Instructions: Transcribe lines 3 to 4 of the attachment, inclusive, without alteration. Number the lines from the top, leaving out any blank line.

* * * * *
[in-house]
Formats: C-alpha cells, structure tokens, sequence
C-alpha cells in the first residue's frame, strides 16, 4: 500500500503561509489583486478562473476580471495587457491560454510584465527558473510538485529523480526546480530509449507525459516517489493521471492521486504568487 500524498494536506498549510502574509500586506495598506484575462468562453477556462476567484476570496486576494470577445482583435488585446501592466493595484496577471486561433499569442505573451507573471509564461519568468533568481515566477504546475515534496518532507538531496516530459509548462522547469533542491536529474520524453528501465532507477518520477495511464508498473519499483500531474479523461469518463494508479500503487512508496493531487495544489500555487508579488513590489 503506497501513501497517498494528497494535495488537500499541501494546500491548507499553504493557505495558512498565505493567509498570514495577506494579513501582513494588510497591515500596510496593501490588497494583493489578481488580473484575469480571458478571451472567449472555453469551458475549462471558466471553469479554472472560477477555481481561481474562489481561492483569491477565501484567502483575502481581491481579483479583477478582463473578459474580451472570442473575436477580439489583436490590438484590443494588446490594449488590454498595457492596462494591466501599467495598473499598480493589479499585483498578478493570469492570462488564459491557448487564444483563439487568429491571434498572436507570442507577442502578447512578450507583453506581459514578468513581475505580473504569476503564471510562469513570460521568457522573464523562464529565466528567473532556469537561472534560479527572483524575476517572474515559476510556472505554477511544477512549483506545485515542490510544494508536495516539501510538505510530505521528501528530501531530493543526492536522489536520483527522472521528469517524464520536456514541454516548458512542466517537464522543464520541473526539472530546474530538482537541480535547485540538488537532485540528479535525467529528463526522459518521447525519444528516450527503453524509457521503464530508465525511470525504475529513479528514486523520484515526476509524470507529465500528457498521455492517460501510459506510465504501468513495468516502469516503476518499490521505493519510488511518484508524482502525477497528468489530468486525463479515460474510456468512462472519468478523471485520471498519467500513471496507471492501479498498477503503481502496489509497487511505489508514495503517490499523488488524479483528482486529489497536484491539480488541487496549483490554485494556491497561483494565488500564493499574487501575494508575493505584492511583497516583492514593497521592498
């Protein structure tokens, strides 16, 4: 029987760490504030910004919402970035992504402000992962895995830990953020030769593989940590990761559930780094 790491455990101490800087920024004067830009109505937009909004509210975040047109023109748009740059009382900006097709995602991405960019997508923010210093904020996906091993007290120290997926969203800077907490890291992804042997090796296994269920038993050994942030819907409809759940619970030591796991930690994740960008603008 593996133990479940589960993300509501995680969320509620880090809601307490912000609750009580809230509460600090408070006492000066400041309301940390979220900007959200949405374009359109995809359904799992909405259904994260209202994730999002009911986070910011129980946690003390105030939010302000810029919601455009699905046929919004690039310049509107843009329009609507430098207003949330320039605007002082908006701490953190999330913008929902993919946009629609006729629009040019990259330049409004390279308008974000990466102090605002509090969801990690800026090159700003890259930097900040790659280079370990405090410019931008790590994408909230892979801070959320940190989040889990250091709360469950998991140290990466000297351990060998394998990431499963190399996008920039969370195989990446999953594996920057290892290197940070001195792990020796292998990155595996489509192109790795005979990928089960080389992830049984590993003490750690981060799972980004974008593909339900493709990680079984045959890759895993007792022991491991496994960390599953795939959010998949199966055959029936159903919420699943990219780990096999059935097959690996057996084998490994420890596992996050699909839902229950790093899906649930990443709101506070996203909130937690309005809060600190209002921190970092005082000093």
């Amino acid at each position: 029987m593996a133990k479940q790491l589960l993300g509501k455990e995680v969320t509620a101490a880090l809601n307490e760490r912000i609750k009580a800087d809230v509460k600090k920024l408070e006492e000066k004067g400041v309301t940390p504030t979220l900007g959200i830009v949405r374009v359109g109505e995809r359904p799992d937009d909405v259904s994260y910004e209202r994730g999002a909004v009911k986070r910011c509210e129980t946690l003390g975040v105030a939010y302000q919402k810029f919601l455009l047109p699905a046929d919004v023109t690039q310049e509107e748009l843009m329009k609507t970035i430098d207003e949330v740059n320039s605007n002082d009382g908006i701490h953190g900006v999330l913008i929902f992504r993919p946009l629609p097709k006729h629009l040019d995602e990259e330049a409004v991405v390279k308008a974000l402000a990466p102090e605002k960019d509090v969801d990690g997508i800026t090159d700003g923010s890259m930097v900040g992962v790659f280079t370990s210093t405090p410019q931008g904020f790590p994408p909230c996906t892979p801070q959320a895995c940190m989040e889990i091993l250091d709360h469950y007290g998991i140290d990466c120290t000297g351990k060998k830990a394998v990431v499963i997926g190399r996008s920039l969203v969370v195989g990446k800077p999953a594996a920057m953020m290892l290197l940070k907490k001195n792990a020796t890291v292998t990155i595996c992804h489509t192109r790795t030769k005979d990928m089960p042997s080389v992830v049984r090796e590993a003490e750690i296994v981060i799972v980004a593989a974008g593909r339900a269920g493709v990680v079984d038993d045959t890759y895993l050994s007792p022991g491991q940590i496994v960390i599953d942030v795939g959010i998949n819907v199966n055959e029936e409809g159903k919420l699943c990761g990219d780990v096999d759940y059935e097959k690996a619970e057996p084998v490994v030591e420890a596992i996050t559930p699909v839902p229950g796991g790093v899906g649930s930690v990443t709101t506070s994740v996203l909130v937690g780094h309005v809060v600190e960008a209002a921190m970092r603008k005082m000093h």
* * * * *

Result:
C-alpha cells in the first residue's frame, strides 16, 4: 500500500503561509489583486478562473476580471495587457491560454510584465527558473510538485529523480526546480530509449507525459516517489493521471492521486504568487 500524498494536506498549510502574509500586506495598506484575462468562453477556462476567484476570496486576494470577445482583435488585446501592466493595484496577471486561433499569442505573451507573471509564461519568468533568481515566477504546475515534496518532507538531496516530459509548462522547469533542491536529474520524453528501465532507477518520477495511464508498473519499483500531474479523461469518463494508479500503487512508496493531487495544489500555487508579488513590489 503506497501513501497517498494528497494535495488537500499541501494546500491548507499553504493557505495558512498565505493567509498570514495577506494579513501582513494588510497591515500596510496593501490588497494583493489578481488580473484575469480571458478571451472567449472555453469551458475549462471558466471553469479554472472560477477555481481561481474562489481561492483569491477565501484567502483575502481581491481579483479583477478582463473578459474580451472570442473575436477580439489583436490590438484590443494588446490594449488590454498595457492596462494591466501599467495598473499598480493589479499585483498578478493570469492570462488564459491557448487564444483563439487568429491571434498572436507570442507577442502578447512578450507583453506581459514578468513581475505580473504569476503564471510562469513570460521568457522573464523562464529565466528567473532556469537561472534560479527572483524575476517572474515559476510556472505554477511544477512549483506545485515542490510544494508536495516539501510538505510530505521528501528530501531530493543526492536522489536520483527522472521528469517524464520536456514541454516548458512542466517537464522543464520541473526539472530546474530538482537541480535547485540538488537532485540528479535525467529528463526522459518521447525519444528516450527503453524509457521503464530508465525511470525504475529513479528514486523520484515526476509524470507529465500528457498521455492517460501510459506510465504501468513495468516502469516503476518499490521505493519510488511518484508524482502525477497528468489530468486525463479515460474510456468512462472519468478523471485520471498519467500513471496507471492501479498498477503503481502496489509497487511505489508514495503517490499523488488524479483528482486529489497536484491539480488541487496549483490554485494556491497561483494565488500564493499574487501575494508575493505584492511583497516583492514593497521592498
């Protein structure tokens, strides 16, 4: 029987760490504030910004919402970035992504402000992962895995830990953020030769593989940590990761559930780094 790491455990101490800087920024004067830009109505937009909004509210975040047109023109748009740059009382900006097709995602991405960019997508923010210093904020996906091993007290120290997926969203800077907490890291992804042997090796296994269920038993050994942030819907409809759940619970030591796991930690994740960008603008 593996133990479940589960993300509501995680969320509620880090809601307490912000609750009580809230509460600090408070006492000066400041309301940390979220900007959200949405374009359109995809359904799992909405259904994260209202994730999002009911986070910011129980946690003390105030939010302000810029919601455009699905046929919004690039310049509107843009329009609507430098207003949330320039605007002082908006701490953190999330913008929902993919946009629609006729629009040019990259330049409004390279308008974000990466102090605002509090969801990690800026090159700003890259930097900040790659280079370990405090410019931008790590994408909230892979801070959320940190989040889990250091709360469950998991140290990466000297351990060998394998990431499963190399996008920039969370195989990446999953594996920057290892290197940070001195792990020796292998990155595996489509192109790795005979990928089960080389992830049984590993003490750690981060799972980004974008593909339900493709990680079984045959890759895993007792022991491991496994960390599953795939959010998949199966055959029936159903919420699943990219780990096999059935097959690996057996084998490994420890596992996050699909839902229950790093899906649930990443709101506070996203909130937690309005809060600190209002921190970092005082000093």